ABOUT LIONISM

The International Association of Lions Clubs began as the dream of a Chicago insurance man Melvin Jones, who wondered why local business clubs – he was an active member of one – could not expand their horizons from purely business concerns to the betterment of their communities and the world at large.

Jones’ ideal struck a chord within his own group, the Business Circle of Chicago, and they authorised him to explore his concept with similar organisations from around the United States.  His efforts resulted in an Organisation Meeting at a local hotel on June 7, 1917.

The 12 men who gathered there overcame a natural sense of loyalty to their parent clubs, voted the “Association of Lions Clubs” into existence, and issued a call for a national convention to be held in Dallas, Texas, USA in October of the same year.

Thirty-six delegates representing 22 clubs from nine states heeded the call, approved the “Lions Clubs” designation, and elected Dr. William P. Woods of Indiana as their first President.  Guiding force and founder, Melvin Jones was named acting Secretary.  Thus began his association with Lionism that only ended with his death in 1961.

That first convention also began to define what Lionism was to become.  A Constitution and Bye-Laws were adopted, the colors of purple and gold approved, and a start made on Lionism’s Objectives and Code of Ethics.

One of the objects was startling for an era that prided itself on mercenary individualism, and has remained one of the main tenets of Lionism ever since.  “No Club,” it read, “shall hold out the financial betterment of its members as its object”. Community leaders soon began to organise clubs throughout the United States, and the association became “International” with the formation of the Lions Club of Windsor, Ontario, Canada in 1920.  Clubs were later organised in China, Mexico, and Cuba.  By 1927, membership stood at 60,000 in 1,183 clubs.

In 1935, Panama became home to the first Central American club, with the first South American club being organised in Columbia the following year.  Lionism reached Australia in 1947 and Europe in 1948, as clubs were chartered in Sweden, Switzerland, and France.  In 1952, the first club was Chartered in Japan, and in 1956 in India.

The International Association of Lions Clubs is today the largest service club organisation in the world with over 1.4 million members in more than 43,300 clubs in 714 Districts covering 183 countries and geographic areas.  Lions Clubs are not social clubs, although there are social benefits to membership.  Lions Club members give their time, skills and resources to raise funds for charity giving both their communities and internationally.

The International Association of Lions Clubs began a program of fund raising that they called “Campaign Sight First” in order to cure/prevent 40 million cases of blindness worldwide.  Over $148,600,000 have been raised by Lions all over the world for this program.  Eye hospitals are being built in the places that most need them.  In India alone, over 300,000 cataract surgeries have been performed and that number is rapidly growing.  Lions’ services to humanity range from purchasing eyeglass for a child whose parents can’t afford them to multimillion dollar programs to cure blindness on a worldwide scale.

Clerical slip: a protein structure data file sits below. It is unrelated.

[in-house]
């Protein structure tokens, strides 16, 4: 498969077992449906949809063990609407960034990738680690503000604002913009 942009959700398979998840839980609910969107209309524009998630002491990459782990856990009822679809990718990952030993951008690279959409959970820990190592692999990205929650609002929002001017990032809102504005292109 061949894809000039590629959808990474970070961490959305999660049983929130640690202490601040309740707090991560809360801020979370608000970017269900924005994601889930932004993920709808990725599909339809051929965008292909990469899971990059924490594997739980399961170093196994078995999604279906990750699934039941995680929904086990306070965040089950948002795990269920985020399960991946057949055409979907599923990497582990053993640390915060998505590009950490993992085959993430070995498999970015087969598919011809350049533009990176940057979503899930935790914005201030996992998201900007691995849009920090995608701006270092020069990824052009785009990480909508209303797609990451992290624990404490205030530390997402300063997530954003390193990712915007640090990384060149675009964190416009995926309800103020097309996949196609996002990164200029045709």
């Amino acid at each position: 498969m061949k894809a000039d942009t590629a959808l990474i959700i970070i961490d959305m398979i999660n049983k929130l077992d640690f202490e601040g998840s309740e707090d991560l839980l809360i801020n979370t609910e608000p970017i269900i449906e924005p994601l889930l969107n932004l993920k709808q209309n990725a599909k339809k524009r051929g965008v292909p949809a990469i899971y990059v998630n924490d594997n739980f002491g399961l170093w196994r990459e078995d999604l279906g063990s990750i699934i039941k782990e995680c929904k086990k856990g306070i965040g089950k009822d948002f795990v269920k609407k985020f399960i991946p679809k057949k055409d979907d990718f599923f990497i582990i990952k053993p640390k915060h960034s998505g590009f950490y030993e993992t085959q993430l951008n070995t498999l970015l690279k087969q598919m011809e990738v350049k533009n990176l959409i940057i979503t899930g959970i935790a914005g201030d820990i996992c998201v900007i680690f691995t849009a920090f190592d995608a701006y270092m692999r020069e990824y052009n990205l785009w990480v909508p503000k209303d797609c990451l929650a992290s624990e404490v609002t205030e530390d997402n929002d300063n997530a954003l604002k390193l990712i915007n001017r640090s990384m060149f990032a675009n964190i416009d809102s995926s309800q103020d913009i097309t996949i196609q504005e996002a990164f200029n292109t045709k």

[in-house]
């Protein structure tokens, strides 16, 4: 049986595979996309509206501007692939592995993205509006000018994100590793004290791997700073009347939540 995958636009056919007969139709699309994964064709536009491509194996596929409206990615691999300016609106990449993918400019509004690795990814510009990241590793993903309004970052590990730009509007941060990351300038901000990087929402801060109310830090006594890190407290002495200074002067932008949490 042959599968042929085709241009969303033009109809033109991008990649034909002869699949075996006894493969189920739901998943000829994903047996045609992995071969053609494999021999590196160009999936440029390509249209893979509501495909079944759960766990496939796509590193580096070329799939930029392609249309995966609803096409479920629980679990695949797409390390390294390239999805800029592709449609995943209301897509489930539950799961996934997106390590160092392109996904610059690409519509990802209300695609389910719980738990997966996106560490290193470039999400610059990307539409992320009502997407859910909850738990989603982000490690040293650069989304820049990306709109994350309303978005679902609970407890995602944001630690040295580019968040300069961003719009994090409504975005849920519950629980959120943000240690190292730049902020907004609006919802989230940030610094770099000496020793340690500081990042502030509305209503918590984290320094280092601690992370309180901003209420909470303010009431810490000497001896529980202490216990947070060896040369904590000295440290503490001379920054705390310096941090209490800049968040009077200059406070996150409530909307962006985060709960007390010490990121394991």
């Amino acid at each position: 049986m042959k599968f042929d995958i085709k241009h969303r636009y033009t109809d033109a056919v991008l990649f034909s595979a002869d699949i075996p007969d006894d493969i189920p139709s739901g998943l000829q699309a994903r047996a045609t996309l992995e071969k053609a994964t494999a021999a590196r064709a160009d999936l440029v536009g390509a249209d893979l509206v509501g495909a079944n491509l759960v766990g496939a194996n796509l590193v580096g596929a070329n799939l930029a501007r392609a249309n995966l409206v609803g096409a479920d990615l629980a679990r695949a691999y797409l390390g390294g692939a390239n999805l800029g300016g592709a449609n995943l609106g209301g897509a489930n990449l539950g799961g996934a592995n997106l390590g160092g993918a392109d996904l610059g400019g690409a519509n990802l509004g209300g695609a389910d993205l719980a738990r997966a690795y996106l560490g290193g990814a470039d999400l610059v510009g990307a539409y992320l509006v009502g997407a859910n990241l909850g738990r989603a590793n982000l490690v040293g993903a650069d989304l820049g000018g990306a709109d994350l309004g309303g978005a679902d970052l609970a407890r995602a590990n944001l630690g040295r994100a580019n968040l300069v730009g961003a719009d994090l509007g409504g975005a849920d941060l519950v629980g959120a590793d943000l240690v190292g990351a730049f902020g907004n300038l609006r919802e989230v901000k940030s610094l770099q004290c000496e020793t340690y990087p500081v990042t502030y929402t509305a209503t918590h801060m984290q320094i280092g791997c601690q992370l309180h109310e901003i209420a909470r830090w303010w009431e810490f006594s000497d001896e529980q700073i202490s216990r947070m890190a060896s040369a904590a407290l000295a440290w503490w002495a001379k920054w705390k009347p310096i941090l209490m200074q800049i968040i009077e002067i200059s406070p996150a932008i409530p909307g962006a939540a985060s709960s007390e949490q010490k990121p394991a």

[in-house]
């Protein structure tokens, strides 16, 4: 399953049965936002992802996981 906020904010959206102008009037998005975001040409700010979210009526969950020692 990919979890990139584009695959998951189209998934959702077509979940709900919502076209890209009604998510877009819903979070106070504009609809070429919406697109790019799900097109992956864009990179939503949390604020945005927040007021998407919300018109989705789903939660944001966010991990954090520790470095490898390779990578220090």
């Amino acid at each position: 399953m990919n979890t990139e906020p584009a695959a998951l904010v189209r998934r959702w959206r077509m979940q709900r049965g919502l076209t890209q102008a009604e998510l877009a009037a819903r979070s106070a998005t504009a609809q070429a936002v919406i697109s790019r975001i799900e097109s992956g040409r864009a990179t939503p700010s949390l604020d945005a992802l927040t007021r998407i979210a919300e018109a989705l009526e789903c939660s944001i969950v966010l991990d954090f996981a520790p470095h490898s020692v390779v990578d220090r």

Throughout the world, Lions support the young people of their communities through numerous program: Lions Youth Outreach, Changing Tomorrow Today, Lions-Quest, The Future is Ours….So Now What?, Youth Volunteer Video Program, Children at Risk: Focus on Street Children, Lions International Peace Poster Contest, Lions International Youth Exchange, Lions International Youth Camps and Leo Clubs.

Lions are also involved in a variety of other activities to improve their communities and help people in need, such as assisting the hearing impaired, diabetes awareness, education and environmental projects.

The International Association of Lions Clubs is the largest non-governmental organization associated with United Nations and was called upon by the United Nations and the World Health Organization to raise funds for an international program of sight conservation.  It has been estimated that 40 million cases of curable and preventable blindness exist on this planet today.  Without intervention, this is projected to become 80 million by the end of the century.

The major focus of Lions fund raising activities is Sight Conservation, although other projects are pursued such as Drug Awareness programs in high schools, Diabetes Awareness programs and other programs that are specific to individual Clubs and Districts.  Lions took up Sight Conservation as their major goal after a speech given by Helen Keller at the Lions International Convention held at Cedar Point, Ohio, in 1925.  At that time, Helen Keller challenged the Lions to become “Knights of the Blind”, a challenge that has become a rallying cry for Lions projects around the world.

Lions work in the area if Sight Conservation is carried out at many levels.  Individual clubs sponsor free eye screening programs using mobile eye clinics.  In many countries, clubs sponsor eye surgery camps where cataract surgeries are performed at no charge for those who can’t afford this medical care.  Many clubs collect old eye glasses for distribution to the needy in other countries.